What’s better than watching your favorite team steamroll its bitterest rival? Cashing in on discounted, or even free, food and drinks the day after comes pretty close.

Nothing compares to the sports industry’s popularity and intensity in America, so it only makes sense that brands would tap into its extremely loyal and passionate fan base.

Papa John’s, Dunkin’ Donuts and Sonic are among the most active when it comes to handing out hefty day-after home team victory discounts: PJ’s offers half-off pizzas, Dunkin’ runs free medium hot or iced coffees, and Sonic gives away free slushies.*

*All examples are regional offers.

Deals like that seem too good to be true. So why are companies willing to give away so much product so often? Let’s examine Dunkin’ Donuts for the answer.

In the Philadelphia market, Dunkin’ quenches Eagles fans’ thirst for victory by giving away free coffee the day after an Eagles win. The catch? You have to download DD’s app to participate. This deal just got way more enticing for the Boston-based breakfast juggernaut. In a world where digital is marketing’s MVP, giving away free products for sixteen weeks out of the year in return for droves of new app users is a slam dunk, or should I say touchdown?

The digital component is a common thread through other brands’ sports-related discounts. Papa John’s uses online promo codes as the key to unlocking piping-hot cheese and pepperoni victory.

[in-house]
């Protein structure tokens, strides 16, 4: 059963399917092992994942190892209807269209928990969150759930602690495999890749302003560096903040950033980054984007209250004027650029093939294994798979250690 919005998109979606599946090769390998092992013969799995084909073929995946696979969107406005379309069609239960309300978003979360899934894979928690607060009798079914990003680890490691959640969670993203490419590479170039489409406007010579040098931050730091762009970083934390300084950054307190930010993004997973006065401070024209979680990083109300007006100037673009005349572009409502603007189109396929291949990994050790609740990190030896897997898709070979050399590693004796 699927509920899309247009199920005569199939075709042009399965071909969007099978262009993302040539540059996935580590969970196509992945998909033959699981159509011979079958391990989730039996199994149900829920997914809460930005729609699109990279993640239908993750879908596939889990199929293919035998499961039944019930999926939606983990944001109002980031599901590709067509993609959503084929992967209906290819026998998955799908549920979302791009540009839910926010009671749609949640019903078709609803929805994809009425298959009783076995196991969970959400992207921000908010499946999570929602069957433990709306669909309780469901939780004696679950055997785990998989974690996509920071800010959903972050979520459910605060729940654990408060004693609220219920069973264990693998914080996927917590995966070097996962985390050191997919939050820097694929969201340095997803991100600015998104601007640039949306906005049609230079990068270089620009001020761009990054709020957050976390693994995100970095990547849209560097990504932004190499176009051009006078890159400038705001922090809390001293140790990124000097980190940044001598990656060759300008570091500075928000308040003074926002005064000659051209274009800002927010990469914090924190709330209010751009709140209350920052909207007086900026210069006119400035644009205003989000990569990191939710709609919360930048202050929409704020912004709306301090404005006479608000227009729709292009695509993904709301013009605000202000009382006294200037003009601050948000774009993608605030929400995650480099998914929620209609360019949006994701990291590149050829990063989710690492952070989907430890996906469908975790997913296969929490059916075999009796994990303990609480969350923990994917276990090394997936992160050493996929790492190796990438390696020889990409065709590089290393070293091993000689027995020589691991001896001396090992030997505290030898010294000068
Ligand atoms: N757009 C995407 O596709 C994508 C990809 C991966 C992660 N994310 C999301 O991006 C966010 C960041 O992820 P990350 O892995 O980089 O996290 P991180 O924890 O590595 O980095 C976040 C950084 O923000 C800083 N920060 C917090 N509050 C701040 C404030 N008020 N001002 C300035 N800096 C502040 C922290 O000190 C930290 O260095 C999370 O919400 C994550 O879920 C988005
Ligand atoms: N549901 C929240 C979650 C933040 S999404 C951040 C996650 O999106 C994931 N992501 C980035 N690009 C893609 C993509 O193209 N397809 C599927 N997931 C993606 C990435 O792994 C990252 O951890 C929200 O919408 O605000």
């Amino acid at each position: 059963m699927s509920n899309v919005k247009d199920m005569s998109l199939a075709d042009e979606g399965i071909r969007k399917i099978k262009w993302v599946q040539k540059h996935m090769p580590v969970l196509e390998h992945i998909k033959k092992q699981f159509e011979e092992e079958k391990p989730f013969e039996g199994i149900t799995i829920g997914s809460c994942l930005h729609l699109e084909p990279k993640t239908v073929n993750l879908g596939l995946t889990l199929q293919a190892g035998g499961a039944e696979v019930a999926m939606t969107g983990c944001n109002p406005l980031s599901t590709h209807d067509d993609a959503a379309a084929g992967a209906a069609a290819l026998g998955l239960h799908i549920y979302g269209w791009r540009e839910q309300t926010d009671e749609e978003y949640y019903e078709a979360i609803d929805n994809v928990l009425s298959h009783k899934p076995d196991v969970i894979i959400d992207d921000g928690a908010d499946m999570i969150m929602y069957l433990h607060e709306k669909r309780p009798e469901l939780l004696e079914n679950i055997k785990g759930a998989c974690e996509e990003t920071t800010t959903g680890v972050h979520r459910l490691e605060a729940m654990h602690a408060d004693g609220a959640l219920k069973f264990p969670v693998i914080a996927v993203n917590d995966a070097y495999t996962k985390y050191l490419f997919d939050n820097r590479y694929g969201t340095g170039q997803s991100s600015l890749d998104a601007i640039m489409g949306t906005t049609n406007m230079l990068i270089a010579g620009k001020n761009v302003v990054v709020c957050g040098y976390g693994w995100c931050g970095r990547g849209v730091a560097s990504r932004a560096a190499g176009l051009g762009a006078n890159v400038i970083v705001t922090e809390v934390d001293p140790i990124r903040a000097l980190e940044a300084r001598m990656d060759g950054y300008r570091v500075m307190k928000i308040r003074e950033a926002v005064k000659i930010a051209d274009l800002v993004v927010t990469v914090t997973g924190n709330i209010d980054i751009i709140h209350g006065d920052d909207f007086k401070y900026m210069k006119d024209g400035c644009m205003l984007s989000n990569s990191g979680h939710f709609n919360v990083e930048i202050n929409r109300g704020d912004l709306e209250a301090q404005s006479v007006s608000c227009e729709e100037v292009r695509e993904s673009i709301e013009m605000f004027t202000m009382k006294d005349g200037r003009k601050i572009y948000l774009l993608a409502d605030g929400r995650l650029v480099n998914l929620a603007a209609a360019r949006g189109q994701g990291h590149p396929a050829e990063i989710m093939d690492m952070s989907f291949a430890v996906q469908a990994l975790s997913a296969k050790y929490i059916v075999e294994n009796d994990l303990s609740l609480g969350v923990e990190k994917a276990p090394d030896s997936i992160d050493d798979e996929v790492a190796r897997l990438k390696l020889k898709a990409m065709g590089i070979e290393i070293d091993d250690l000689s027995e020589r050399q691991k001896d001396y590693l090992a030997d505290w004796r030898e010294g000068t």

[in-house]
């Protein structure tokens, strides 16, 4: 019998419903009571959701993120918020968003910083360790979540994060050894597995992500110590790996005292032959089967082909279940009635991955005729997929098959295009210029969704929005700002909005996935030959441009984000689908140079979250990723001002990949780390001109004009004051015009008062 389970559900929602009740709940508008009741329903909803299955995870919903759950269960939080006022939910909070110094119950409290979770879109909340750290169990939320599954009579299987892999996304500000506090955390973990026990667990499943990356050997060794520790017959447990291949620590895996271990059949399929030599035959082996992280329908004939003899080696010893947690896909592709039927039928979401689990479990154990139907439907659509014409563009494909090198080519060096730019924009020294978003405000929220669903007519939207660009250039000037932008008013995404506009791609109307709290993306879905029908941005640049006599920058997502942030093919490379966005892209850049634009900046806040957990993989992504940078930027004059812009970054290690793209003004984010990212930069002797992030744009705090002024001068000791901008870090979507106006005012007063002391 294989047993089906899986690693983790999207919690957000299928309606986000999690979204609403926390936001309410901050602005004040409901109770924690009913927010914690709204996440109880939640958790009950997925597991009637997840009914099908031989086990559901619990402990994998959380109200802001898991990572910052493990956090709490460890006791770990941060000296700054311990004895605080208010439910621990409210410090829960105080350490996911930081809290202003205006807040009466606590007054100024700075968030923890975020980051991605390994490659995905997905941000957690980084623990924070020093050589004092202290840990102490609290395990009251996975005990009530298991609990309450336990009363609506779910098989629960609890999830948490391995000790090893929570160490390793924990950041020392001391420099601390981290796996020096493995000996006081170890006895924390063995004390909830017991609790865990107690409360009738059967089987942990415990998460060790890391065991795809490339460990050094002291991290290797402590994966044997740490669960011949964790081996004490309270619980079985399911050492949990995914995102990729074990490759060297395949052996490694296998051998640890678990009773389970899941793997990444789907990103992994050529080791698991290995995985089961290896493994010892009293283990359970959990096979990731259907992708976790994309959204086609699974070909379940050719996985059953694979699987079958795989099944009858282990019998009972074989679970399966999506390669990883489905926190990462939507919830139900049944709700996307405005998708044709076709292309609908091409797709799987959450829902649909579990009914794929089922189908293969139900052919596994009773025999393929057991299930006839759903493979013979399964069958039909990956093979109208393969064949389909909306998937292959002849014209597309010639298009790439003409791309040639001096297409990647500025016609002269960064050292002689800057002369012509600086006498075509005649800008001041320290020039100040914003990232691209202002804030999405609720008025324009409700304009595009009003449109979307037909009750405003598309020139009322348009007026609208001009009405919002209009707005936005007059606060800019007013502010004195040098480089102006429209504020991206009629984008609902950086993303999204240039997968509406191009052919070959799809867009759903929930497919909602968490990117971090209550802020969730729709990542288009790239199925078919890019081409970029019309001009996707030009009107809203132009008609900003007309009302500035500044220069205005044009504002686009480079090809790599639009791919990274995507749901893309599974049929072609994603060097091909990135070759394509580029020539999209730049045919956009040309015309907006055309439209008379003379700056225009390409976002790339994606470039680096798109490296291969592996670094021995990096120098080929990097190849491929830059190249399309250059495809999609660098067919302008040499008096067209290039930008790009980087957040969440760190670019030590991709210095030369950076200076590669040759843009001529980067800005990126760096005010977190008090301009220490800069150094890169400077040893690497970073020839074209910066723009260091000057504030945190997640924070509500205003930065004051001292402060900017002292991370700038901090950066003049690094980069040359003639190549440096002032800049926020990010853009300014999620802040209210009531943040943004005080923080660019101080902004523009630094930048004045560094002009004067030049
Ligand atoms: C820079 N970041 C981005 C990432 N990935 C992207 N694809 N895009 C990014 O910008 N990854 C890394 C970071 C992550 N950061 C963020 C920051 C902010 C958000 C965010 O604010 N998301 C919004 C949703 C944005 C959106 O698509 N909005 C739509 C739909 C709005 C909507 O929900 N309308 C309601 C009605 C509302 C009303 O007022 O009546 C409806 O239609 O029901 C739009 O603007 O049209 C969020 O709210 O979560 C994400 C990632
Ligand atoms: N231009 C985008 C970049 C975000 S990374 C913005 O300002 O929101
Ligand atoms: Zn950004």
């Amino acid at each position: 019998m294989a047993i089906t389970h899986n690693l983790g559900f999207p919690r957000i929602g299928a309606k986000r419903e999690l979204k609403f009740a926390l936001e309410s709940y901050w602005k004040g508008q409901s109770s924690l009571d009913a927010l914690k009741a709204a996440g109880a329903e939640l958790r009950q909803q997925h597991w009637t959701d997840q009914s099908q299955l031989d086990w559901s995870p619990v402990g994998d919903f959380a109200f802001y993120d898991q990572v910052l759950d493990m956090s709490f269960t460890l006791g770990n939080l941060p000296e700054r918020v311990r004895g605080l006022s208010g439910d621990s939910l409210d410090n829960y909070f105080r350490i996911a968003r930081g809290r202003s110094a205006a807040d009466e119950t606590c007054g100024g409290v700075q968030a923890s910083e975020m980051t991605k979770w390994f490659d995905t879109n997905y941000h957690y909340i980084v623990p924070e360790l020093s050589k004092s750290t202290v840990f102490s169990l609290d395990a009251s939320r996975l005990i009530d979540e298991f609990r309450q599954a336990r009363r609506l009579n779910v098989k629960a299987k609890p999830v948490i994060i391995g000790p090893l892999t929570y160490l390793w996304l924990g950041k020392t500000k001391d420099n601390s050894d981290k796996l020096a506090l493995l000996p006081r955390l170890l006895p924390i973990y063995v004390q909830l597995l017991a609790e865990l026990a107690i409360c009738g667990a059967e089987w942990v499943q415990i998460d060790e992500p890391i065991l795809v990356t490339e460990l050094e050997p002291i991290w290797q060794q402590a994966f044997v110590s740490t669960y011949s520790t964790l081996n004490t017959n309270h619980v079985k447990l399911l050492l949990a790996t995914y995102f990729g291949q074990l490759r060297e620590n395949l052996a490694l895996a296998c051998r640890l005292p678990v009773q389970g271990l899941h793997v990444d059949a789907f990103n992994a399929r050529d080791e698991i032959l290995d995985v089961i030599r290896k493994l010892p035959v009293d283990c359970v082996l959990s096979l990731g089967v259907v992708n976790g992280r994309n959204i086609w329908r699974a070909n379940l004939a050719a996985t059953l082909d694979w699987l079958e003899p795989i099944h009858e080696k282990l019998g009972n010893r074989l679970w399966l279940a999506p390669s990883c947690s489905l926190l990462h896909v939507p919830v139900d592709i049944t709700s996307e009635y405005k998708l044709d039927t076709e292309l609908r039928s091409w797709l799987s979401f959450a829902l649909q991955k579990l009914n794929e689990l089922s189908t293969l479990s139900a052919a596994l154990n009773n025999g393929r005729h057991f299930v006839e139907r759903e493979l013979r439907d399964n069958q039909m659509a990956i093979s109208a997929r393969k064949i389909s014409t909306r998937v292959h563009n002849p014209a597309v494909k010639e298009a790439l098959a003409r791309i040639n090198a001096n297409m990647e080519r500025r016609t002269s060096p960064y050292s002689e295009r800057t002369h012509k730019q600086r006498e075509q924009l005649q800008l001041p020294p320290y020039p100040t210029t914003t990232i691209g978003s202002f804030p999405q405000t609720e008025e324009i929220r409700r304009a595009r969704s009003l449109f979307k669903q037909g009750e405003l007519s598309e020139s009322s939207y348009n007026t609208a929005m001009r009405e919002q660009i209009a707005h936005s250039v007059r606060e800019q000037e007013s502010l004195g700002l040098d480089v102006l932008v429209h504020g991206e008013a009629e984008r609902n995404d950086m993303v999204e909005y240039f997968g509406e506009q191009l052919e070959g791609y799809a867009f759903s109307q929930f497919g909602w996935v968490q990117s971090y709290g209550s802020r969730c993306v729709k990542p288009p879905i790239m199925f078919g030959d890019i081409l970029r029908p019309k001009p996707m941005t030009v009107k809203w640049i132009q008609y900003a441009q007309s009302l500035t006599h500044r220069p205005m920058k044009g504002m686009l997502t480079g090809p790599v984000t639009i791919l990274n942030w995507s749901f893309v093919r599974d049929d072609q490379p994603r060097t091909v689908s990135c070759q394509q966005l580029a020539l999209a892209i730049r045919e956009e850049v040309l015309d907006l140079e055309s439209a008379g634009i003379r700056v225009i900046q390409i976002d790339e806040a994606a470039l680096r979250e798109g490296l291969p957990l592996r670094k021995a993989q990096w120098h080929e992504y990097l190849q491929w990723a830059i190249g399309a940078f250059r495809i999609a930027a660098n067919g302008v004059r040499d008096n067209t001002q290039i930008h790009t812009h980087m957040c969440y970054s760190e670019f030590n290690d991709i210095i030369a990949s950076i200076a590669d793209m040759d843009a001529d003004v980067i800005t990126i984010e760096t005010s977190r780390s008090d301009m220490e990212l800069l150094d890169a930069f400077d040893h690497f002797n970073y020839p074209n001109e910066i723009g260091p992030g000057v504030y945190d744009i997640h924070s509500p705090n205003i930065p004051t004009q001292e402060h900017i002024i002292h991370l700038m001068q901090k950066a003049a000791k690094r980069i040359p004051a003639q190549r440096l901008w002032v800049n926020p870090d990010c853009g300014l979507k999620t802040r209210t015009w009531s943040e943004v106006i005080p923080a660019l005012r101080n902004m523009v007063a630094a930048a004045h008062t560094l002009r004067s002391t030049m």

Some might say that piggybacking off a sports team’s following is a creative punt. My response to that is: Even the most creatively groundbreaking idea, in reality, will amount to tremors compared to a well-executed sports partnership. Being creative just for creative’s sake makes as much cents (and, yes, that’s what you’ll be making: cents) as Whitey Bulger claiming jai alai would be the next big thing in American sports.

Work smarter, not harder. The sports industry has a massive built-in fan base at your disposal. Take advantage of it.      

Also, to companies hesitant about giving away large amounts of products in exchange for gaining young, passionate sports fans, I’ll say this: it would behoove you to start thinking of customers as friends. If there’s one thing nobody likes in a bro or girl squad member, it’s a cheapo. You have to give to get. People appreciate, and tend to stick with, friends who share. 

The marketing lesson to be had here is don’t overlook the gigantic following that sports teams have. How many times has your first impression of someone changed once finding out his or her sports allegiance matches your own? People tend to drift toward those with whom they have things in common. The same is true with brands. Make a connection. Give a token of friendship in return for theirs. And reap the rewards.